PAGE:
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Sri Lankan selectors contribute to cricket crisis

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By Ranjan Paranavithana | June 5, 2011

Kumar SangakkaraIt is clear that cricket in Sri Lanka is in a deep crisis. A spate of resignations — selectors, captain and vice captain — followed Sri Lanka’s World Cup final defeat to India. The cricket board (SLC) is also said to be in debt. With empty coffers, it is unable to pay its employees and renew player contracts.

Furthermore, a top player of the ODI team is facing drug allegations.

Now, the selectors are adding their share to the mess.

Sri Lanka started the tour of England without the two senior pros Mahela Jayawardena and Kumar Sangakkara. They were allowed to play the Twenty20 IPL in India. The argument was that the experienced duo could adjust to the longer version of the game played on different pitches, in different conditions, with the red ball in double quick time. Therefore, they came to England quite late; only in time for the second practice match against England Lions.

Everyone saw how the famous duo struggled. Although Sri Lanka managed to win that match, after being asked to follow on, the duo had a miserable outing with the bat. To Sri Lanka’s great disappointment, they failed in the next match too – the first Test in Cardiff. England rolled Sri Lanka in the second innings for a pathetic 82 and won the match by an innings to the surprise of everyone.

And Sri Lanka’s biggest misery was the famous duo’s sorry form once again. The team banked on them, but they disappointed everyone.

Meanwhile, in the middle order, Thilan Samaraweera continues to expose his weaknesses against quality seam bowling.

The question now is: what did the selectors expect by taking talented youngsters like Dinesh Chandimal and Lahiru Thirimanne on tours and allowing them to sit on the bench?

It’s no secret that the selectors put undue pressure on Prasanna Jayawardena, who is considered the best wicket keeper the country possesses. This time, they included another keeper in the squad, and by playing only six batsmen in the Cardiff Test they placed added pressure on Prasanna. He batted at number six – one up from his customary position.

What did Prasanna do? He came up with a century, scored under pressure, after the exit of the famous duo. Why don’t the selectors exert such pressure on other players?

New ball

Sri Lanka’s bowling at Cardiff, too, came to the fore, for all the wrong reasons. Did the selectors pick the best available pacemen for England? Did they consider the current form of the bowlers and their past performances in England? What about the fitness level of the players?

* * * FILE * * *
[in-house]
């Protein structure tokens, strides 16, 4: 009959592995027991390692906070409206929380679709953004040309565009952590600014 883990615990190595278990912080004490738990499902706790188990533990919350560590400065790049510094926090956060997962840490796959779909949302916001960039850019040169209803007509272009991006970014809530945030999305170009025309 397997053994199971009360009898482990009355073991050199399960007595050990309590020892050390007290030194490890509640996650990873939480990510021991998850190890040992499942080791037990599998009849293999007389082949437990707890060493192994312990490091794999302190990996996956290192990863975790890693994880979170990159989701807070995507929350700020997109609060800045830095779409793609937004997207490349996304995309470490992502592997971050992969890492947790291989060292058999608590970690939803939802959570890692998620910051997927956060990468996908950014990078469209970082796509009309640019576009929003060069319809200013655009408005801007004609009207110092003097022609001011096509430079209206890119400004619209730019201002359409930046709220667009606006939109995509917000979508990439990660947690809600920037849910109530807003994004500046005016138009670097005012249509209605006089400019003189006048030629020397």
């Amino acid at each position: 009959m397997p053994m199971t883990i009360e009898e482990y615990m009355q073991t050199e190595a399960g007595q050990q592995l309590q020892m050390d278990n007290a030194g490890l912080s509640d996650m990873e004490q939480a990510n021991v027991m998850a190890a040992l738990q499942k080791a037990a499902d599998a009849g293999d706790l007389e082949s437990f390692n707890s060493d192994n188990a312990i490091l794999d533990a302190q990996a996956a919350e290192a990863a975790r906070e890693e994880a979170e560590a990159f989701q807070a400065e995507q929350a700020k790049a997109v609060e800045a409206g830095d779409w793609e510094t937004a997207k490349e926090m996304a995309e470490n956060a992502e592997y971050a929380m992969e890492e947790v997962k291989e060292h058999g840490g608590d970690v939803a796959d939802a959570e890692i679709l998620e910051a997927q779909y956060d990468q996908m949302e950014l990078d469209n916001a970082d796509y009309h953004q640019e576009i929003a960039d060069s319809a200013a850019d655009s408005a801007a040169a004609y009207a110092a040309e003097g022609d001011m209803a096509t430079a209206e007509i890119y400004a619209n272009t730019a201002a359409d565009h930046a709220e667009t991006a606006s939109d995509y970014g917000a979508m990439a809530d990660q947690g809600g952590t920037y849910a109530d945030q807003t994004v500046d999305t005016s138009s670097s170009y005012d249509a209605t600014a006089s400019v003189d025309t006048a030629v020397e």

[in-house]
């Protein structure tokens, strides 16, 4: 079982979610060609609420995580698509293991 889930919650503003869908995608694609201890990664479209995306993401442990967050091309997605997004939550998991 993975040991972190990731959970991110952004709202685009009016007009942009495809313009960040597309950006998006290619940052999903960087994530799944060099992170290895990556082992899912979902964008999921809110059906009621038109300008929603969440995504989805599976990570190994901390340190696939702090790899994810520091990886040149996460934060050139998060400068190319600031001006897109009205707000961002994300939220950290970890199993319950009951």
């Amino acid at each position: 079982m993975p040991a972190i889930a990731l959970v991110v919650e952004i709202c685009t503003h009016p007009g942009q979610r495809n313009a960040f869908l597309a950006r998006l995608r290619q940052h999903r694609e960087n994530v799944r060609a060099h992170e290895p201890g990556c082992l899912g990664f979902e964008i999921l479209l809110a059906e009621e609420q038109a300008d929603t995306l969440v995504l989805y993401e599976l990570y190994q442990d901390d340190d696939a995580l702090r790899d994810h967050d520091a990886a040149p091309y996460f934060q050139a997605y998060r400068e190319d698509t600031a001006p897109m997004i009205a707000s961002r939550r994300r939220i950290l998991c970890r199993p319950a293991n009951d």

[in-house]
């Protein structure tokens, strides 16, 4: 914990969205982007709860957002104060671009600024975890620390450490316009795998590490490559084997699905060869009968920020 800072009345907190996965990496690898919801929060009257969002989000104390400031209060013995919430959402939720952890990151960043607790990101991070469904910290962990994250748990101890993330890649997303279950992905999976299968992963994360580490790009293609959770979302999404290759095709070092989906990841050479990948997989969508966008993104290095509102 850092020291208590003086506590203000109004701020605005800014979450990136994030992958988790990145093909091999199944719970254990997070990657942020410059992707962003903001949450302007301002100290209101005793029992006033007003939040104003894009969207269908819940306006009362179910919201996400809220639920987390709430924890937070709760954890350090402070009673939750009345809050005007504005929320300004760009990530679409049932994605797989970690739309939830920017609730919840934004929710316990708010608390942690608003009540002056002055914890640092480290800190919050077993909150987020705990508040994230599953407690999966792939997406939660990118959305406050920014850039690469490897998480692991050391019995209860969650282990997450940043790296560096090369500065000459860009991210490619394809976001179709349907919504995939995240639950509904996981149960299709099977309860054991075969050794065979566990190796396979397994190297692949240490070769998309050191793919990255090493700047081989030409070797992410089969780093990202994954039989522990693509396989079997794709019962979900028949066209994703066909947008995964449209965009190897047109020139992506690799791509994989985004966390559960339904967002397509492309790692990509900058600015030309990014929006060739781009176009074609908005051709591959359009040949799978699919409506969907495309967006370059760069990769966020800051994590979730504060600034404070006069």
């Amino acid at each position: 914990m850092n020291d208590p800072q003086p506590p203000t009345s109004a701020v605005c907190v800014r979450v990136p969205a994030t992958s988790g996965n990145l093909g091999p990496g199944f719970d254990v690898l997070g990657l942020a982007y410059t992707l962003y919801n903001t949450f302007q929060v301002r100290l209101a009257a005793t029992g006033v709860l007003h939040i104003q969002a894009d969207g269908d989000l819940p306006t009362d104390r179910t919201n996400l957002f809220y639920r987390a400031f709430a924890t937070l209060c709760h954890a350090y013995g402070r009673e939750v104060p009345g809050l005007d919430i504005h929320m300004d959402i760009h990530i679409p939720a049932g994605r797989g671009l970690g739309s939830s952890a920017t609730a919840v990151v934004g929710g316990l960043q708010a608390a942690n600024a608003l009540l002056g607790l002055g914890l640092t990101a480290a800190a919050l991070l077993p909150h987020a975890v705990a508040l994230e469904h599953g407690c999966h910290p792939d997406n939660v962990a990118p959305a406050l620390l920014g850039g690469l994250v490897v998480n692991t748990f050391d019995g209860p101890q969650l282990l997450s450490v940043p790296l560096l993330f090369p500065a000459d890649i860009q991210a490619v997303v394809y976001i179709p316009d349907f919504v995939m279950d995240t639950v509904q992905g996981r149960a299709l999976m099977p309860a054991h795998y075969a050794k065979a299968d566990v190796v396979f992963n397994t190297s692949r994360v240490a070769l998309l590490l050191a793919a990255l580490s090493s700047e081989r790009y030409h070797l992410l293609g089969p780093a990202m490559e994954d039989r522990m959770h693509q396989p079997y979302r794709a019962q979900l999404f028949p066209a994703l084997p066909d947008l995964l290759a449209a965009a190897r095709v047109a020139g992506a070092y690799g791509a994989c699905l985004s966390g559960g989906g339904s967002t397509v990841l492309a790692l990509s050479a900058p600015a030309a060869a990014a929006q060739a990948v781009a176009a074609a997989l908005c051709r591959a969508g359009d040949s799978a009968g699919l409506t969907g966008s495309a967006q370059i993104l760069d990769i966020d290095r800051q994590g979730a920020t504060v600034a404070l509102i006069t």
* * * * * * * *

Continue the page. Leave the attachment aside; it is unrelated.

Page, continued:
Sri Lanka’s new ball bowlers cut a sorry figure. They sprayed everything outside off and failed to draw openers to the front foot, where the chances of nicks are. A labelled ODI bowler (Thisara Perera) opened bowling.

Bowling fast and getting the movement off the seam are two different things. The English bowlers managed both, whereas the Sri Lankans failed. England knew the art of polishing the ball – one man (Alastair Cook) being in charge of it. They maintained the shine maybe till the 50th over. In contrast, three Lankans were seen shining the ball and often by the 15th over the ball looked old, and that denied the new ball bowlers sting.

Dilhara FernandoDilhara Fernando is the most experienced bowler in the squad, but how many premier league club matches did he play this season? None. In the past three months he has often functioned as a net bowler, warming the bench for Sri Lanka during the World Cup and for Mumbai Indians during the IPL. What form does he have?

How many domestic matches did Suranga Lakmal play in the recent season and how many long spells did he bowl?

Youngster Nuwan Pradeep Fernando is one of the fastest bowlers in Sri Lanka. Unfortunately, he picked an injury and returned home. But chairman of selectors Duleep Mendis, I’m sure, didn’t know that Nuwan Pradeep was not even fit to play three consecutive three-day matches for his club, before the tour of England.

Farveez Maharoof was drafted into the side simply because he happened to be in England. When the squad was first chosen, he was not thought of. Now, there is a concern about his form and fitness. Why couldn’t they pick a replacement for the injured bowler from Sri Lanka? A bowler like Nuwan Kulasekera who can move the ball both ways, or a speedster like Dhammika Prasad would have been idle for England.

Spinners Ajantha Mendis and Rangana Herath have failed to deliver the goods. Mendis clearly struggled in his county stint recently and Herath in two county seasons failed to do much. Besides that, he has struggled outside Sri Lanka. If the selectors wanted a good spinner, who has done well in England, the right man should have been leg spinner Malinga Bandara, who had had two successful county seasons. There is also the tall left arm spinner Sajeewa Weerakoon, who recently emerged as the best bowler and the highest wicket taker in the domestic season.

Sri Lanka played Herath in the second Test simply because Kevin Pietersen is struggling against left arm spinners. But what about the tall off spinner Suraj Randiv? He could have been effective against four left handed batsmen in the English ranks. Didn’t the selectors know?

The author is the coach of Baduraliya Cricket Club and the former sports editor of the Lakbima newspaper in Sri Lanka.

© Ranjan Paranavithana

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